During a television interview on Sunday 27th February, the Italian Minister of Foreign Affairs Luigi Di Maio stated that: “At the current moment it is not possible to evacuate the Italians still in Kiev”.
The Ministry of Foreign Affairs calculates that currently there are around 1,900 Italian citizens in the Ukraine, including, at the time, approximately 100 in the embassy itself in Kiev.
For the time being the door is closed to institutional evacuations and the Crisis Unit at the Ministry of Foreign Affairs is monitoring the situation closely and preparing emergency plans for the Italians that still remain in the Ukraine.
The current situation highlights the importance of understanding how evacuation procedures work and how they should be integrated into an organisation’s emergency plans.
Over the past few weeks Pyramid Temi Group has assisted clients in preparing for and implementing evacuation plans from the Ukraine.
While tensions were rising, and thus the ‘red flags’ were apparent, the focus was on understanding and monitoring the ‘red lines’ that would determine the actuation of evacuation procedures.
Fortunately our assistance in both the development and implementation of evacuation procedures allowed clients to leave the country in an orderly manner, only our last evacuation, a land crossing to Romania, was characterised by operational difficulties which included missiles landing close to the evacuation route.
Preparing for an evacuation goes far beyond the logistics of physically removing staff from a location: residencies, offices and even factories have to be shut down according to precise criteria.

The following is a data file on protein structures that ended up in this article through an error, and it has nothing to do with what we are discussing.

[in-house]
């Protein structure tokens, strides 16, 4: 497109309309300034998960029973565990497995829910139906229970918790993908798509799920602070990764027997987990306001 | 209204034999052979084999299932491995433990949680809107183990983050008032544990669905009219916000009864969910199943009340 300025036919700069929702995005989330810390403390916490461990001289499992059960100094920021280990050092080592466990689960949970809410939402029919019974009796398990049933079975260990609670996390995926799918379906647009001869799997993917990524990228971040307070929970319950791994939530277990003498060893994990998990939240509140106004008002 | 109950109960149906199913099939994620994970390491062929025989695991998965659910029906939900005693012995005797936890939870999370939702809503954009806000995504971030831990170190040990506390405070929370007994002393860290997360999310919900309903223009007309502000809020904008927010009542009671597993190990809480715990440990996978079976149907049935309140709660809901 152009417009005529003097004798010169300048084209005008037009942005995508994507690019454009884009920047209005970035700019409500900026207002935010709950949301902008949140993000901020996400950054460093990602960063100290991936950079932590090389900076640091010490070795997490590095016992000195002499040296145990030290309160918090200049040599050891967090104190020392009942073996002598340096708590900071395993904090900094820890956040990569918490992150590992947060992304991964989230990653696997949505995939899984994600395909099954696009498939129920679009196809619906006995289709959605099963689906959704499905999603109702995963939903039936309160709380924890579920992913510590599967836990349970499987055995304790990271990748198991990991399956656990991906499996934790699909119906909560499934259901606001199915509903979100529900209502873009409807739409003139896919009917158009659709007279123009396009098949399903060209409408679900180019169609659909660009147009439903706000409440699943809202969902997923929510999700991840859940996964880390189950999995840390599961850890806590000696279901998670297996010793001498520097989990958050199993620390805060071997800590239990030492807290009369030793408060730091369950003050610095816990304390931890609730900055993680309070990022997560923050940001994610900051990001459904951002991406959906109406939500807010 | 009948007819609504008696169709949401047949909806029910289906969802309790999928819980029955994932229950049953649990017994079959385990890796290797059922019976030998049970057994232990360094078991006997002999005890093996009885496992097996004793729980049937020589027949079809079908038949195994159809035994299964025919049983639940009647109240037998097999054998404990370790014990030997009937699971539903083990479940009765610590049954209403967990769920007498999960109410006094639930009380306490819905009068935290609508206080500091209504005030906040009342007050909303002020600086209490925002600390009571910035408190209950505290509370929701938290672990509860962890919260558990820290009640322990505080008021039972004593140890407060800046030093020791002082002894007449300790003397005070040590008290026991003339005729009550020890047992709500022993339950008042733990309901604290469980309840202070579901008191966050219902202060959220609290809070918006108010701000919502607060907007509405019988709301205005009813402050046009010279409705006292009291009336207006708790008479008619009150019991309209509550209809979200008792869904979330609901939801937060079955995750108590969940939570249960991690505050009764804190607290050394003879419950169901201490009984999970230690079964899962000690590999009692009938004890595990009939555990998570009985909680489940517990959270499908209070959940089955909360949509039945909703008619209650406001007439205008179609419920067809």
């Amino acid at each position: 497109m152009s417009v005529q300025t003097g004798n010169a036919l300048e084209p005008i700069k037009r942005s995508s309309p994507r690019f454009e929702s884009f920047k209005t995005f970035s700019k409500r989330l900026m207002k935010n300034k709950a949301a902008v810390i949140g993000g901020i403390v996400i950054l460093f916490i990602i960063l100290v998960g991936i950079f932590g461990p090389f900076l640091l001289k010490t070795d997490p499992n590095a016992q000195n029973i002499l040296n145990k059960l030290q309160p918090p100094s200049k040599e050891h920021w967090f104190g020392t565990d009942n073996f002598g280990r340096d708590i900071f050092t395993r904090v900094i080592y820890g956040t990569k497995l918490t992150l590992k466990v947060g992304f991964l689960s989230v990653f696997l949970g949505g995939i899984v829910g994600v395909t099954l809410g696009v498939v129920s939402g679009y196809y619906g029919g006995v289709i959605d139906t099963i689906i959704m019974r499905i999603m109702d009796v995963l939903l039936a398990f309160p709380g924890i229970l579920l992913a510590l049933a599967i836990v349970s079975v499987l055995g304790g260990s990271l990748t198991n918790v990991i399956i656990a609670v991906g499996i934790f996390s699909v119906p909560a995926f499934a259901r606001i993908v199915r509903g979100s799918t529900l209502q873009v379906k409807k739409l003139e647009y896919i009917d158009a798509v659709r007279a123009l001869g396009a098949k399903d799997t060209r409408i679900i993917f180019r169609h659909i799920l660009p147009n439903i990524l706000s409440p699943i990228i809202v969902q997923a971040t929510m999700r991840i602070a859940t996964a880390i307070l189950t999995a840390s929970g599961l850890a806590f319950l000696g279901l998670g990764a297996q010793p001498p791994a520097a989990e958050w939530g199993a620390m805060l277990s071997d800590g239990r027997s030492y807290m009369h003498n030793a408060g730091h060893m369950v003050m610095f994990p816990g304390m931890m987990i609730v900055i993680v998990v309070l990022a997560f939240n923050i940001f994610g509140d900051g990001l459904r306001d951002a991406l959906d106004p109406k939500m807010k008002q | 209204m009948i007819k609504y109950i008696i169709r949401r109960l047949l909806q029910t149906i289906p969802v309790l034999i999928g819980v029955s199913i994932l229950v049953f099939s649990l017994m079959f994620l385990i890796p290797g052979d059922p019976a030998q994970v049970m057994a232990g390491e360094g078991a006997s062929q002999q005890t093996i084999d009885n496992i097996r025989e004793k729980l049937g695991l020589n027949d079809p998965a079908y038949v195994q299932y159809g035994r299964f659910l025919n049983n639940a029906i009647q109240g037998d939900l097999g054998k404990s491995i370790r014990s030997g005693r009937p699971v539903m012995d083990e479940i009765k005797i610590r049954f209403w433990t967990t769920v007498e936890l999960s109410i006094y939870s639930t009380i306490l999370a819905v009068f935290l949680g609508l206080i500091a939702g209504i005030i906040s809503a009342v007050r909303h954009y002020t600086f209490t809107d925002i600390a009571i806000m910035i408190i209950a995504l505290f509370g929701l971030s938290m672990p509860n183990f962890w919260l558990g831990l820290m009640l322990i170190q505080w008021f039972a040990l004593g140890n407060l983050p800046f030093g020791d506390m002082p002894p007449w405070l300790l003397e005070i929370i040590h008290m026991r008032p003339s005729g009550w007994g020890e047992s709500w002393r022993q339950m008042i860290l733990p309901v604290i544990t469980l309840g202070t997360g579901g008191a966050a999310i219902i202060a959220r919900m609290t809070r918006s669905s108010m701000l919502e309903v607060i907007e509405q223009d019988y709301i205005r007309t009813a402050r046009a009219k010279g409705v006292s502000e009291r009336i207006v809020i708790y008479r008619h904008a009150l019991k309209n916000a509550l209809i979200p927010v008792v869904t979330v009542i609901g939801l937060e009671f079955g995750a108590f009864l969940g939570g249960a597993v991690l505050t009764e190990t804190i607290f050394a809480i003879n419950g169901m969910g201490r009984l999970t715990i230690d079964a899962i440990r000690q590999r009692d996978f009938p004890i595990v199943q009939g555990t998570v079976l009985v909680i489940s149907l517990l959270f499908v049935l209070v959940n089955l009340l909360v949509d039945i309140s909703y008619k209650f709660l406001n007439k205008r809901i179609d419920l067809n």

By definition this implies forward planning and an ability to stage the management of the evacuation in distinct phases.
No two scenarios are the same, however, the basic common denominators are a firm understanding of the core principles and access to reliable intelligence and advice.
Staff training is also essential, those working in areas where an evacuation could become a reality need not only to know the organisation’s procedures but need to be made familiar with them through simulations.
In an emergency situation decisions need to be made rapidly, but they should not be made in a panic. All involved need to be aware of the importance of correctly implementing procedures and a decision making structure has to be in place that allows for the efficient implementation of procedures. Top management should have a clear understanding that they can delegate operational responsibility but they remain accountable for all decisions made.
The decision making process is a team effort that relies on efficient communications and leadership. It is not a process that can be improvised and to that end has to be practiced through dry-runs and a focus on improvement through identifying weaknesses.
Pyramid Temi Group strongly advises those operating internationally, irrespective of their having a physical presence or simply travelling employees, to assure that they have a robust and updated evacuation management plan.
We can assist organisations in the development of procedures, staff training and simulations, reliable intelligence, and operational support.
The core of our operational capability is a network of regional hubs and trusted and qualified local correspondents. Our assistance operations over the past few weeks have involved coordinating with our partners in the Ukraine, Russia, Poland, Romania, and Bulgaria.
During our recent operations each local correspondent functioned as an integrated team member of a system where one country specialist was supported by a colleague in the neighbouring country. Ukrainian colleagues were assisted at border crossings by their in-country team members who took charge of the clients’ employees and assisted them with temporary accommodation, communications backup and onward travel arrangements.
The operations were successful due to the convergence of preparation, robust procedures, reliable intelligence updates, and our network of qualified, trustworthy operatives in several countries.